Describe Sister John's dilemma. What are her options? Why does she choose the option she does? Would you have done the same? Why or why not?
Sister John's dilemma is either to keep the visions, knowing that they are caused by epilepsy rather than being directly from God; or, to remove the tumor, which will stop the seizures, and again feel no connection to God. Though initially she makes the choice to remove the tumor out of not wanting to burden her fellow sisters in the monastery, she comes to realize that keeping the tumor would be a sign of selfishness rather than following God.
How does Helen change after coming to the monastery?
Instead of a dysfunctional family that has either passed away or abandoned her, Helen now has a family tied together in their vows to pursue God. She gets to know God. She leaves the world behind. She forgives her mother.
Describe the other nuns in the monastery. What are they like? What are their strengths and weaknesses? How would you fit in to the monastery? Would you ever consider taking vows? Why or why not?
Mother Mary Joseph is the Living Rule, nearly bent double with age. Tradition holds that, should the rules of the Carmelites be lost, one can rediscover them by watching a Living Rule pray. Sister Anne is the prickly one whose vocation to the sacristan requires the hardest work and most focus. Mother Emmanuel is the prioress. Together, they form a community in which they all play specific roles in order to grow closer to God and to each other.
Describe Sister John's visions. Write a pastiche in which you give her one last vision, either before or after the surgery.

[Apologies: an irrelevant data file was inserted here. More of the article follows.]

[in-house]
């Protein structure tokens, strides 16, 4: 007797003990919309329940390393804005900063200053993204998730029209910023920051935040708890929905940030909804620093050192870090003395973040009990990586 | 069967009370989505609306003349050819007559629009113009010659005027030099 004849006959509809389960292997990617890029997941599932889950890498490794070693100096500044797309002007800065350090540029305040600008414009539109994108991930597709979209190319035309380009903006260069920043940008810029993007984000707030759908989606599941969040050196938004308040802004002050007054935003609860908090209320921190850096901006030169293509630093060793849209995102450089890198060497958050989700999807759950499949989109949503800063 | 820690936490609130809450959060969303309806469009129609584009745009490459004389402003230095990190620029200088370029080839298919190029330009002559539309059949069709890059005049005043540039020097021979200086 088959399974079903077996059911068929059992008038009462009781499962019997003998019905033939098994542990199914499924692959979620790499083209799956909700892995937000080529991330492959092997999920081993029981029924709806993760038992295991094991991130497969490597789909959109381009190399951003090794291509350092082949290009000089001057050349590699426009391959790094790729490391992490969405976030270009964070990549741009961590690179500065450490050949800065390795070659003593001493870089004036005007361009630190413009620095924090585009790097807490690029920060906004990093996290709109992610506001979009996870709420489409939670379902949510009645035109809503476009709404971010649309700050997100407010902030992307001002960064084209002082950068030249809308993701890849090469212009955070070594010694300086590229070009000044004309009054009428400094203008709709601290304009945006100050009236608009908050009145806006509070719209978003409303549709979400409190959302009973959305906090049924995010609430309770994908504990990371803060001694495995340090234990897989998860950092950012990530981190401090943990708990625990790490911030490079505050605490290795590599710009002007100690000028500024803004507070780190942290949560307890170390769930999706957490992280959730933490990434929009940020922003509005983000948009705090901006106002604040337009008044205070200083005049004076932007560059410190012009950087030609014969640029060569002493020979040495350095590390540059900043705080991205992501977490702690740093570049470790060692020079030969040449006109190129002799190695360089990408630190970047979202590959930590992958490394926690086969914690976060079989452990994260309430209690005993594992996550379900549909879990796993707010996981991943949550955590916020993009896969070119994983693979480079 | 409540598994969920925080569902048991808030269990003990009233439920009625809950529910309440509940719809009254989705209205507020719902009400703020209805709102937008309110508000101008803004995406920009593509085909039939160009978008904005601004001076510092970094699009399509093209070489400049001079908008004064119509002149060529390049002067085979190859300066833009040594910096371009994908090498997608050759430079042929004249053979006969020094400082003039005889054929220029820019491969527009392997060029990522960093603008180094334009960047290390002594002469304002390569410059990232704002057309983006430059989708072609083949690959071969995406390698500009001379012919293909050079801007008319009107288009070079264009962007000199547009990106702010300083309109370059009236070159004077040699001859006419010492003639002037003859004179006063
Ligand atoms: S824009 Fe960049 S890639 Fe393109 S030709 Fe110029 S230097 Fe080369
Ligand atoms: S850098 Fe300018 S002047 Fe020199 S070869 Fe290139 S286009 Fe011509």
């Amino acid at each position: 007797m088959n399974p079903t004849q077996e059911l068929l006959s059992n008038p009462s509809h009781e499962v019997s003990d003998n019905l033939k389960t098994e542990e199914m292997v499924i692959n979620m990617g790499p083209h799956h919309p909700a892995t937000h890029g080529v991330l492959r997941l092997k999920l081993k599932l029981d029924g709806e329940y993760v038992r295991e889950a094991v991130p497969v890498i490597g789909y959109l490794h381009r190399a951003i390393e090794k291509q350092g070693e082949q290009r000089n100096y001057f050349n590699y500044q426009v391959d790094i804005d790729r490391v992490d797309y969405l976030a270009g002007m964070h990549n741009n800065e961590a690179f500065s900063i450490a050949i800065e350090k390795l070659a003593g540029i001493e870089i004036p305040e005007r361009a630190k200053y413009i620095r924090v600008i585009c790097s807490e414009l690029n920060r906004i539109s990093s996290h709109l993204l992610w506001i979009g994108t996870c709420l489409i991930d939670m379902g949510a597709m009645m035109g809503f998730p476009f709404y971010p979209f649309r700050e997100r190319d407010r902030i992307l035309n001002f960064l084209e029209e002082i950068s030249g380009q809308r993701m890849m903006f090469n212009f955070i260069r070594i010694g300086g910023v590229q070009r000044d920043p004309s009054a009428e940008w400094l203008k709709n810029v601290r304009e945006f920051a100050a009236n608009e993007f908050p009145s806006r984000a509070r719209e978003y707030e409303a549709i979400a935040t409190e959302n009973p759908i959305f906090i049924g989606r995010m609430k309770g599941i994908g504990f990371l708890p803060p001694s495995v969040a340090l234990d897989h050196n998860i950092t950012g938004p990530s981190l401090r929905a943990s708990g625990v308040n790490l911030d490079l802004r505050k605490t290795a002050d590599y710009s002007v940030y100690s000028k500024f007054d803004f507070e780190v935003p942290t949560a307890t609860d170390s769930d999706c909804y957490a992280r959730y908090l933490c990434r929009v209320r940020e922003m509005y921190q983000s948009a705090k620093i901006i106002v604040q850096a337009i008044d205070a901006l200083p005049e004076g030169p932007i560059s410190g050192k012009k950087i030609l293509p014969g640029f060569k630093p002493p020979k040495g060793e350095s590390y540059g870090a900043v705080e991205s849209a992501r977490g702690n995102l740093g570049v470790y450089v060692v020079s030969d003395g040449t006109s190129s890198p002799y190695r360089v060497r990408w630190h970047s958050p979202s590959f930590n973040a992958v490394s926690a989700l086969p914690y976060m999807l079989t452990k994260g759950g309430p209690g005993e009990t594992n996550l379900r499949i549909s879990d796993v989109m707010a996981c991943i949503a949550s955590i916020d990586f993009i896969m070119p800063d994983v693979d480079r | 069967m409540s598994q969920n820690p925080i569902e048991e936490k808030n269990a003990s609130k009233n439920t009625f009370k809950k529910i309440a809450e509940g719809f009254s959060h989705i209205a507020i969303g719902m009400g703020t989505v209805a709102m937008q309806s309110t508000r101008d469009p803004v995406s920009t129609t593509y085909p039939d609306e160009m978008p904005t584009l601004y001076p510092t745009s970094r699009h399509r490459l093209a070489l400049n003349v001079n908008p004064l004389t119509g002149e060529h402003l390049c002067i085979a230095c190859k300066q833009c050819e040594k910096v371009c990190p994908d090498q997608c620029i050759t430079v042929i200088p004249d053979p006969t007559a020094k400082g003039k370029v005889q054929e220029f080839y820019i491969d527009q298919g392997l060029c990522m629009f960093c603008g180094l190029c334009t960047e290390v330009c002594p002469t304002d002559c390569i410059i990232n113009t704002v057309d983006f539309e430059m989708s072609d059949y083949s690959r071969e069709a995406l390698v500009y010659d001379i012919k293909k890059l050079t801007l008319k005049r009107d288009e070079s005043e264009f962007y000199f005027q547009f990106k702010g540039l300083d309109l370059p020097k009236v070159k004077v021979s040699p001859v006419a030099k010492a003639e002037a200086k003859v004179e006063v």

In the first vision, she becomes like an ember, propelled through the air by an unseen flame. In the second, she freezes in beauty, as through she was a fly and was embedded in amber. In the third, her mind shatters, as though it were splintered glass. In the fourth (which is really the first, because it is the initial vision she gets that breaks her out of her drought), her mind feels like a mirror, and the silence in the room comes to life. In her final vision, she sees in her mind's eye the voices of the singing nuns like a rope with a hollow center woven into a tapestry that stretches across the world and backwards and forwards throughout time, lit up by the work of Christ...
Not a lot happens in terms of action in Lying Awake. How does Salzman get his story across? How does he get the reader to feel sympathy toward the characters? How does he keep the reader's interest? Is he successful?
Salzman is a master at matching his writing style and tone to the nature of the novel. Just as the action of the novel deals primarily with issues of the soul through the reflections and flashbacks of Sister John, Salzman keeps the reader's interest by getting him invested in Sister John's careful soul-searching. He makes her questions our questions--how do we experience God in our lives? Why do we follow Him or want to please Him? Do we love Him, or do we want His favors? These are questions people come back to over and again throughout history, and the way Salzman makes his characters explore these issues is captivating and heartwarming.